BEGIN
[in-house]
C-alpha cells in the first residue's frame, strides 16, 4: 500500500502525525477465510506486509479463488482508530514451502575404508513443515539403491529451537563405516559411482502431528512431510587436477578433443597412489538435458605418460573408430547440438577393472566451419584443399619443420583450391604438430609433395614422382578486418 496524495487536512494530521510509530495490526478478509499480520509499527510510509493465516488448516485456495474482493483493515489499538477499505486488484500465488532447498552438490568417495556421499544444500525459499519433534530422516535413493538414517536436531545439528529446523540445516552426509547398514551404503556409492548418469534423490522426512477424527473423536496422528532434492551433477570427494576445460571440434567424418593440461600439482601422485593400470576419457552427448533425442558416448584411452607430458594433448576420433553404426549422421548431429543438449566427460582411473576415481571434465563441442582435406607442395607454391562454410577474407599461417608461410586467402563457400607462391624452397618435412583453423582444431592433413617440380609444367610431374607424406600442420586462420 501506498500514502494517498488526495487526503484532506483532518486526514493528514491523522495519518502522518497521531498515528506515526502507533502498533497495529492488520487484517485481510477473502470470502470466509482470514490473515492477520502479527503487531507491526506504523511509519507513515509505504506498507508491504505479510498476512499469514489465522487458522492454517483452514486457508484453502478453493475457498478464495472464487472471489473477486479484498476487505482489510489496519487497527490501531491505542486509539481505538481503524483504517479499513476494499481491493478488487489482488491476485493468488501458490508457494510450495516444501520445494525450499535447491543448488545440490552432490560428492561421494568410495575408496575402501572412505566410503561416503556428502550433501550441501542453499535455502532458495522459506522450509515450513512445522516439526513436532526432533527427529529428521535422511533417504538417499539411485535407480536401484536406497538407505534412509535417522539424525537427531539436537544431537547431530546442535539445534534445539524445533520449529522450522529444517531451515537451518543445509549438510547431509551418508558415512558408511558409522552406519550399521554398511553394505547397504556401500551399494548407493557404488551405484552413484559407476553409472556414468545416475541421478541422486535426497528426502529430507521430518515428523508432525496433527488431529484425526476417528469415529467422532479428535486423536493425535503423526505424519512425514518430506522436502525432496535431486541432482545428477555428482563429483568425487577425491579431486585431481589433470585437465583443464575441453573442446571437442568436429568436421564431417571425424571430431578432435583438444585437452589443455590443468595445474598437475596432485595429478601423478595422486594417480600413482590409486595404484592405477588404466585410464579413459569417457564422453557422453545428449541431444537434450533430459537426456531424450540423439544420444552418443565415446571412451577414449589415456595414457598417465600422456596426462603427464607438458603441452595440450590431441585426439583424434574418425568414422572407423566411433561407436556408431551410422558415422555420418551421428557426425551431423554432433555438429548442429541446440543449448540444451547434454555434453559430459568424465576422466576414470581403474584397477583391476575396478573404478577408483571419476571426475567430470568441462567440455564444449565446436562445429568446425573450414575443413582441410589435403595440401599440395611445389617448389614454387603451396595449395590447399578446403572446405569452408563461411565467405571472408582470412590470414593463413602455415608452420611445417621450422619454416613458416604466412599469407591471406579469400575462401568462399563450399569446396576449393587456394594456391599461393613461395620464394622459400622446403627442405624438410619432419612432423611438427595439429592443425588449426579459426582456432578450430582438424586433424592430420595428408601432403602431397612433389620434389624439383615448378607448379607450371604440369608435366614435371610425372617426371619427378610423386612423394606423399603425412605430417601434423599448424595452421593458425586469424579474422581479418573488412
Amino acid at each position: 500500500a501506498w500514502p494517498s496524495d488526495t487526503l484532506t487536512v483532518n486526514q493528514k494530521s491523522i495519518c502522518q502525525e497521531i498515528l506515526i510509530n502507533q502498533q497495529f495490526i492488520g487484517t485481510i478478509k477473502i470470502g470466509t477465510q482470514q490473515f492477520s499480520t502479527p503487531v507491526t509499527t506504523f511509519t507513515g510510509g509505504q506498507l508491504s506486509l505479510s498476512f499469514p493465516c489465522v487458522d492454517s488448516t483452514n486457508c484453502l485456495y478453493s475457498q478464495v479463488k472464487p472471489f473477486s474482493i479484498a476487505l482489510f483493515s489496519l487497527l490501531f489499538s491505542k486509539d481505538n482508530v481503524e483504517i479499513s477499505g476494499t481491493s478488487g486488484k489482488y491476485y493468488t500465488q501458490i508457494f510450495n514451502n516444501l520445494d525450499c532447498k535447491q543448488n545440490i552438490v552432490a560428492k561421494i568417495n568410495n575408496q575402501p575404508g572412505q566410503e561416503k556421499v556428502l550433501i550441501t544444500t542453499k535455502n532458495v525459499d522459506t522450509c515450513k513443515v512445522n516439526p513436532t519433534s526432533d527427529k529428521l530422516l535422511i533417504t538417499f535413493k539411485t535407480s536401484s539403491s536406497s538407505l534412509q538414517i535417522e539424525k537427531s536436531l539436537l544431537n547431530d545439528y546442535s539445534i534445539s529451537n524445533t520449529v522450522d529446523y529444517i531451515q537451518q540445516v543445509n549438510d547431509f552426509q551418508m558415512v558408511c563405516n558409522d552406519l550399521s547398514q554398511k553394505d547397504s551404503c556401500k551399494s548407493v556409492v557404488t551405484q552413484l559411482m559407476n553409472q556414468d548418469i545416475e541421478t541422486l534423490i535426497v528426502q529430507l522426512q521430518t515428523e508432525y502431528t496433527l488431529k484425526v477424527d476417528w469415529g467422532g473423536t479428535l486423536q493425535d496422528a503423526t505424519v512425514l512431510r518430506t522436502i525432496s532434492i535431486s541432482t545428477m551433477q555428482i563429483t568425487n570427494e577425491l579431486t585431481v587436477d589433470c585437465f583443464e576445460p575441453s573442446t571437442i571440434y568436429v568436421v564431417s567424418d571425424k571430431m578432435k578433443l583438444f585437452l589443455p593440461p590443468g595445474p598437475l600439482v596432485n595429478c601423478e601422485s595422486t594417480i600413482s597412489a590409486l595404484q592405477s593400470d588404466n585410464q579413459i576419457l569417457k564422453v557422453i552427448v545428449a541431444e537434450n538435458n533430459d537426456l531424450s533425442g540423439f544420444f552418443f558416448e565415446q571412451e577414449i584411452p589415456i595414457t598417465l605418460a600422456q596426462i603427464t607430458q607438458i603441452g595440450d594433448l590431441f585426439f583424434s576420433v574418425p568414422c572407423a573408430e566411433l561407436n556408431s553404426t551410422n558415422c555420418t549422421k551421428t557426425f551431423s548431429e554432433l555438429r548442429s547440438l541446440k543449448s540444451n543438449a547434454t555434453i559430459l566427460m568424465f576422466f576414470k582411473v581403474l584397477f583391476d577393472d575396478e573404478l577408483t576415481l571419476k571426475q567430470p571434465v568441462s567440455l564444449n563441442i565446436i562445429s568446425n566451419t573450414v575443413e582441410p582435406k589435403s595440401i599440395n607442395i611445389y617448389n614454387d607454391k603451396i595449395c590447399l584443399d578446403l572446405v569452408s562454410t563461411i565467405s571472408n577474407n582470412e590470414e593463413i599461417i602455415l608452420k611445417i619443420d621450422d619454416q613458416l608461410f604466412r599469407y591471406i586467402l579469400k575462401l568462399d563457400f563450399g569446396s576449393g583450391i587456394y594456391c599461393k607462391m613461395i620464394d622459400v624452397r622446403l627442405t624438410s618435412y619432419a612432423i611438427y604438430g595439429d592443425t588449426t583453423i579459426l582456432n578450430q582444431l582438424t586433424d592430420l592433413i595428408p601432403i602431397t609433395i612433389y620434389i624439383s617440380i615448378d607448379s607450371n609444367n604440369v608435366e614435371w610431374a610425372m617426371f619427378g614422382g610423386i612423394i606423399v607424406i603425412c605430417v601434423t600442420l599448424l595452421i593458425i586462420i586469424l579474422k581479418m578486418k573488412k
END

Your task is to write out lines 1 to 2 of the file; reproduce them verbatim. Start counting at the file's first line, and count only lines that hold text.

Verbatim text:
[in-house]
C-alpha cells in the first residue's frame, strides 16, 4: 500500500502525525477465510506486509479463488482508530514451502575404508513443515539403491529451537563405516559411482502431528512431510587436477578433443597412489538435458605418460573408430547440438577393472566451419584443399619443420583450391604438430609433395614422382578486418 496524495487536512494530521510509530495490526478478509499480520509499527510510509493465516488448516485456495474482493483493515489499538477499505486488484500465488532447498552438490568417495556421499544444500525459499519433534530422516535413493538414517536436531545439528529446523540445516552426509547398514551404503556409492548418469534423490522426512477424527473423536496422528532434492551433477570427494576445460571440434567424418593440461600439482601422485593400470576419457552427448533425442558416448584411452607430458594433448576420433553404426549422421548431429543438449566427460582411473576415481571434465563441442582435406607442395607454391562454410577474407599461417608461410586467402563457400607462391624452397618435412583453423582444431592433413617440380609444367610431374607424406600442420586462420 501506498500514502494517498488526495487526503484532506483532518486526514493528514491523522495519518502522518497521531498515528506515526502507533502498533497495529492488520487484517485481510477473502470470502470466509482470514490473515492477520502479527503487531507491526506504523511509519507513515509505504506498507508491504505479510498476512499469514489465522487458522492454517483452514486457508484453502478453493475457498478464495472464487472471489473477486479484498476487505482489510489496519487497527490501531491505542486509539481505538481503524483504517479499513476494499481491493478488487489482488491476485493468488501458490508457494510450495516444501520445494525450499535447491543448488545440490552432490560428492561421494568410495575408496575402501572412505566410503561416503556428502550433501550441501542453499535455502532458495522459506522450509515450513512445522516439526513436532526432533527427529529428521535422511533417504538417499539411485535407480536401484536406497538407505534412509535417522539424525537427531539436537544431537547431530546442535539445534534445539524445533520449529522450522529444517531451515537451518543445509549438510547431509551418508558415512558408511558409522552406519550399521554398511553394505547397504556401500551399494548407493557404488551405484552413484559407476553409472556414468545416475541421478541422486535426497528426502529430507521430518515428523508432525496433527488431529484425526476417528469415529467422532479428535486423536493425535503423526505424519512425514518430506522436502525432496535431486541432482545428477555428482563429483568425487577425491579431486585431481589433470585437465583443464575441453573442446571437442568436429568436421564431417571425424571430431578432435583438444585437452589443455590443468595445474598437475596432485595429478601423478595422486594417480600413482590409486595404484592405477588404466585410464579413459569417457564422453557422453545428449541431444537434450533430459537426456531424450540423439544420444552418443565415446571412451577414449589415456595414457598417465600422456596426462603427464607438458603441452595440450590431441585426439583424434574418425568414422572407423566411433561407436556408431551410422558415422555420418551421428557426425551431423554432433555438429548442429541446440543449448540444451547434454555434453559430459568424465576422466576414470581403474584397477583391476575396478573404478577408483571419476571426475567430470568441462567440455564444449565446436562445429568446425573450414575443413582441410589435403595440401599440395611445389617448389614454387603451396595449395590447399578446403572446405569452408563461411565467405571472408582470412590470414593463413602455415608452420611445417621450422619454416613458416604466412599469407591471406579469400575462401568462399563450399569446396576449393587456394594456391599461393613461395620464394622459400622446403627442405624438410619432419612432423611438427595439429592443425588449426579459426582456432578450430582438424586433424592430420595428408601432403602431397612433389620434389624439383615448378607448379607450371604440369608435366614435371610425372617426371619427378610423386612423394606423399603425412605430417601434423599448424595452421593458425586469424579474422581479418573488412